Following the release of the MacBook Pro 2016 and the “comments” storm that followed its release, I wanted to have a quick review of Apple’s ecosystem, as the Mac is directly linked to the iPhone and iPad.
First of all, I must confess that the Mac has had a terrific run for the last couple of years. Based on the success of the first iMac in 1998 and the iPod in 2001, Mac sales have had a strong performance:
Note that those numbers are based on Apple’s fiscal year (which goes from October 1st to September 30th).
From less than 5 million machines sold per year before 2005, Apple has managed to sell more than 20 million machines in 2015. This massive increase has enabled the company to enter the world’s top 5 or 6 computer manufacturers. From a revenue perspective, Apple made around USD 6 billion in 2005 from its computer division and an outstanding USD 25 billion in 2015, or “only” 11% of Apple’s revenue in 2015! Now, this nice run did have two hiccups: in 2013 and 2016. So, how does it compare to the rest of the industry?
In order to make the graphic easy to read, I divided the worldwide PC sales by 10. Even if the 2016 numbers are not final, there will be no miracle for the PC, and worldwide shipment is roughly down 25% from its high in 2011. On the other hand, Mac shipment is down 10% from its high in 2015, but is it the end?
Last October, Apple invited all of the media to a Mac event with a little card saying, “Hello again”. For those who haven’t followed Apple since the beginning, this ‘Hello’ is very famous as it was used with the first Macintosh in 1984. This short sentence created a lot of expectations because, fundamentally, the Mac portfolio was kind of dead, as some of the 6 models, like the Mac Pro, didn’t receive any kind of update for a thousand days! That’s almost 3 years… an eternity in the IT world.
But the surprise was short-lived, as Apple presented only one new laptop – the MacBook Pro (2016). Worse still, this fell short in terms of connectivity, as previous generations had 6 different connectors, but the new one, only 2:
|MacBook Pro 2015||MacBook Pro 2016|
|USB||2 (USB 3.0)||4 (USB Type-C)|
|SD card reader||1|
(not compatible with iPhone 7)
As a consequence of this radical change, Apple also introduced 200 new adapters or cables (maybe less). For many, this release was seen as too little too late and, more importantly, as a rip-off because all of the accessories came with a high price tag. In order to calm the community down a bit, Apple gave customers a 50% discount on accessories just a few days after the announcement and made this valid until December 31st 2016… then they extended this offer until the end of March 2017.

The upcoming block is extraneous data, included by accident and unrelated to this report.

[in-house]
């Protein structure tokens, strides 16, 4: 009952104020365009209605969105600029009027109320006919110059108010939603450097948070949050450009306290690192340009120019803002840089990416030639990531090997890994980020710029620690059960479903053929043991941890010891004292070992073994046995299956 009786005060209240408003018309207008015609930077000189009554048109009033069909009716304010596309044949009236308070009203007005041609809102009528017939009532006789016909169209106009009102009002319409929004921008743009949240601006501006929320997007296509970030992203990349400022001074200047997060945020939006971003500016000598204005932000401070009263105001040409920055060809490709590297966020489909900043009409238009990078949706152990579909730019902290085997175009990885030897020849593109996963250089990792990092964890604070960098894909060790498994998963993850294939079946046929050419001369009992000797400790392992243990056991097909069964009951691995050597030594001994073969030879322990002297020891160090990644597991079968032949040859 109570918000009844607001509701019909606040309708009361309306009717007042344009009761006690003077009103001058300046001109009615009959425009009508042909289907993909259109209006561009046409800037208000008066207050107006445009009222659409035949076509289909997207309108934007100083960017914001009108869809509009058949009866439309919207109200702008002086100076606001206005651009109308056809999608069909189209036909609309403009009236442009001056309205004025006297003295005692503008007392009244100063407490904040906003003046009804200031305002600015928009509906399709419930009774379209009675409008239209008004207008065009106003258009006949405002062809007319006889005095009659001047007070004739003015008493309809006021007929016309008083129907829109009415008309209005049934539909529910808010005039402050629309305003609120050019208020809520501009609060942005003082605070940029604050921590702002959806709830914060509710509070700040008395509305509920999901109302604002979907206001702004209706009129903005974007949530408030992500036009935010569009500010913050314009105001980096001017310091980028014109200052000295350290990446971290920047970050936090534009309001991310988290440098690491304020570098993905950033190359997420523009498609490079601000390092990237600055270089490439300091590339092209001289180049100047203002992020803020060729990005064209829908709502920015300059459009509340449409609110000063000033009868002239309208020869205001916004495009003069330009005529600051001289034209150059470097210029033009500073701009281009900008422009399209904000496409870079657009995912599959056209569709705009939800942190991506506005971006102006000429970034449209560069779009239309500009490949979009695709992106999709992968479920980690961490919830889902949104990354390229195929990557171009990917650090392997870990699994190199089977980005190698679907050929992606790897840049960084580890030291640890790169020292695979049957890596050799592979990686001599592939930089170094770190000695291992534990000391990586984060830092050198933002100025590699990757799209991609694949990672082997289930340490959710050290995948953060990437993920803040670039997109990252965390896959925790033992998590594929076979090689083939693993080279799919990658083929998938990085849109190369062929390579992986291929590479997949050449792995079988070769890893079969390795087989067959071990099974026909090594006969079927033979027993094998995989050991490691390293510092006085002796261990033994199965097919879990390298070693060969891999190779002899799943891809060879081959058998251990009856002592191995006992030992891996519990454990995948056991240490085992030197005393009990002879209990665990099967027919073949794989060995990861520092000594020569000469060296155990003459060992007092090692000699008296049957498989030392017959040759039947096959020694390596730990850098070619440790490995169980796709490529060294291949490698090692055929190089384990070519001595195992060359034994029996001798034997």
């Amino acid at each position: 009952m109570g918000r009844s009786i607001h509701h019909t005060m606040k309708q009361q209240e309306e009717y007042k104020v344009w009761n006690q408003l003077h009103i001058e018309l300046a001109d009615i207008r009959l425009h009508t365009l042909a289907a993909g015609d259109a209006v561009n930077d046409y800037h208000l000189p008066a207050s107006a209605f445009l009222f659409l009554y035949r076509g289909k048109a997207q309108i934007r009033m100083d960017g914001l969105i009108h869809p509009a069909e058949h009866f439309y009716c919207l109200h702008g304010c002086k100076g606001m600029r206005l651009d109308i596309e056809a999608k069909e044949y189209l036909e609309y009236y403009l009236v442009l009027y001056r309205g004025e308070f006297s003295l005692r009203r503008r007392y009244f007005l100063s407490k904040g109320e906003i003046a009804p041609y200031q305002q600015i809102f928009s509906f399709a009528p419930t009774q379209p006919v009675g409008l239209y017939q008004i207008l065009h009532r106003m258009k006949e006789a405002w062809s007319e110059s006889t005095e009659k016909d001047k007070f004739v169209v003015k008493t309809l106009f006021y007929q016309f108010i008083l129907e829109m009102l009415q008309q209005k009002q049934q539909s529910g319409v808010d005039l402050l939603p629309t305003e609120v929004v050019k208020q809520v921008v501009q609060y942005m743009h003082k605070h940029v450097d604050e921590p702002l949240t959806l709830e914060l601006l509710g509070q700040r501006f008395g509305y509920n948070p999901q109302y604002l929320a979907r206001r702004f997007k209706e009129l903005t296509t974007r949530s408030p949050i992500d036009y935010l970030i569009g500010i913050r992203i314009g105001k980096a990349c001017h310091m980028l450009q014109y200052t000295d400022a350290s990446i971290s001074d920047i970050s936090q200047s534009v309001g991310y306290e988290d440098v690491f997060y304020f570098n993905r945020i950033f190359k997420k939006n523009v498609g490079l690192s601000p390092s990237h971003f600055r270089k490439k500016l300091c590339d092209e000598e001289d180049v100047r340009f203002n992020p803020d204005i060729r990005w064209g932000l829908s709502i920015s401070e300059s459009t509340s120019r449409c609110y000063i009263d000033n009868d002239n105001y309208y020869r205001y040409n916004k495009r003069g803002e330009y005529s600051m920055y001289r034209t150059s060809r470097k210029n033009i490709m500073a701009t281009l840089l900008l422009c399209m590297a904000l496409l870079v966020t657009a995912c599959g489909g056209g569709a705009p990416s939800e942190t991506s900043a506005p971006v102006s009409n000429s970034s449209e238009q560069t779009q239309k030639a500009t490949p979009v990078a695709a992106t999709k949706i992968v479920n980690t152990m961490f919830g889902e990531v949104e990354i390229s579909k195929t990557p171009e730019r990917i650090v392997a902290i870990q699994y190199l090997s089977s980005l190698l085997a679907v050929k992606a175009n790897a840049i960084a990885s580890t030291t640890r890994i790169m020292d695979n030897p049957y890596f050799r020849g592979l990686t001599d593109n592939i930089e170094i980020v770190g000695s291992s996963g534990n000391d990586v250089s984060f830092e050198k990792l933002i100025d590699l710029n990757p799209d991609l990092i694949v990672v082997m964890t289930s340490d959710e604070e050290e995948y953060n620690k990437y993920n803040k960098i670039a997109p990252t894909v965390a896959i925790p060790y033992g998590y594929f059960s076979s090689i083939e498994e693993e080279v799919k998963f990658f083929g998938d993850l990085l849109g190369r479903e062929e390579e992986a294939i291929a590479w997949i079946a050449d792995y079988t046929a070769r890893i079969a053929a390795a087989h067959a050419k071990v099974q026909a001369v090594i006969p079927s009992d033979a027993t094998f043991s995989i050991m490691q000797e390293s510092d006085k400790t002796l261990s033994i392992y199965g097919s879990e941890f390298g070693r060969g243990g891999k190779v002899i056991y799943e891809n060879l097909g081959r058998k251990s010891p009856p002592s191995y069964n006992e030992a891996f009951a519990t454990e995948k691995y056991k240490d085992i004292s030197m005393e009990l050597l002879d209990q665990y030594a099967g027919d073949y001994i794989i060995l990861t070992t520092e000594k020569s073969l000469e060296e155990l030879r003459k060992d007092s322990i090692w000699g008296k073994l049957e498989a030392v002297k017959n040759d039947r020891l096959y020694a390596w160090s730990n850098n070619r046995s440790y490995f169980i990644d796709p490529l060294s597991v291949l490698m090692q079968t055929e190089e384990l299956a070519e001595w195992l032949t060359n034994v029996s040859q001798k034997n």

Will this be enough for Mac sales to climb again in 2017? The first quarter will be probably good because a lot of people are waiting for a renewal, but in the long term, I doubt it if the portfolio will stay as dead as it is. Of course, laptops probably account for more than 60% or 70% of sales and Apple is right to focus on this family of product. However, it looks like the MacBook Air is dead too, and all that is left in this segment is the most basic MacBook, which means the portfolio has gone from 3 models to 2.
And what about the desktop range? It is dead too! The iMac is more than a year old, the Mac mini is more than 2 years old and the Mac Pro is slowly but surely approaching 3 years of life. Who else in this industry can wait that long without an update? Does Apple still care about the Mac?
After an avalanche of critiques that asked if this “Hello again” party was a joke, the company’s top management came to the rescue. It all started less than 5 days after the event when Phil Schiller, Apple VP Worldwide Marketing, declared to The Independent:
“We love the Mac and are as committed to it, in both desktops and notebooks, as we ever have been.”
Good to know, but how can he say that when Apple has not updated one single machine, even with a simple processor upgrade? From a supply chain point of view, one even wonders if such old processors could be found on the market to equip these machines! But then, Tim Cook sent an email to employees in December that said:
“Some folks in the media have raised the question about whether we’re committed to desktops. If there’s any doubt about that with our teams, let me be very clear: we have great desktops in our roadmap. Nobody should worry about that.”
To be honest, a lot of people do worry about that and they are very frustrated by this lack of commitment between what the management says and the products’ lifecycle. Back in 2000, the Mac made up 86% of all sales and the company updated some Mac models up to 2 or 3 times per year.
Today, as the Mac accounts for only 11% of the company’s 2015 revenues, even if sales were multiplied by 4, there are more important priorities. For example, iPad sales peaked in 2013 with 71 million devices and “only” 46 million devices were sold in 2015, that’s a 35% decrease. The same goes for the iPhone. After the record sales of 231 million devices in 2014, the company sold “only” 212 million devices in 2015, an 8% decrease. The iPad and iPhone accounted for 10% and 66% respectively of revenue in 2015. In other words, 76% of the USD 233 billion made in 2015 came from two families of product that are now slowing down.
However, there is great frustration and I was able to get in touch with Phil Shiller to ask him some questions.
Here’s how our conversation went:
Phil, first of all, thanks for your time in this busy season. As you know by now, people were quite upset with your last announcement as they were expecting a refresh across the whole Mac portfolio and not just one model. Can you provide some information about what is coming up next for Mac users?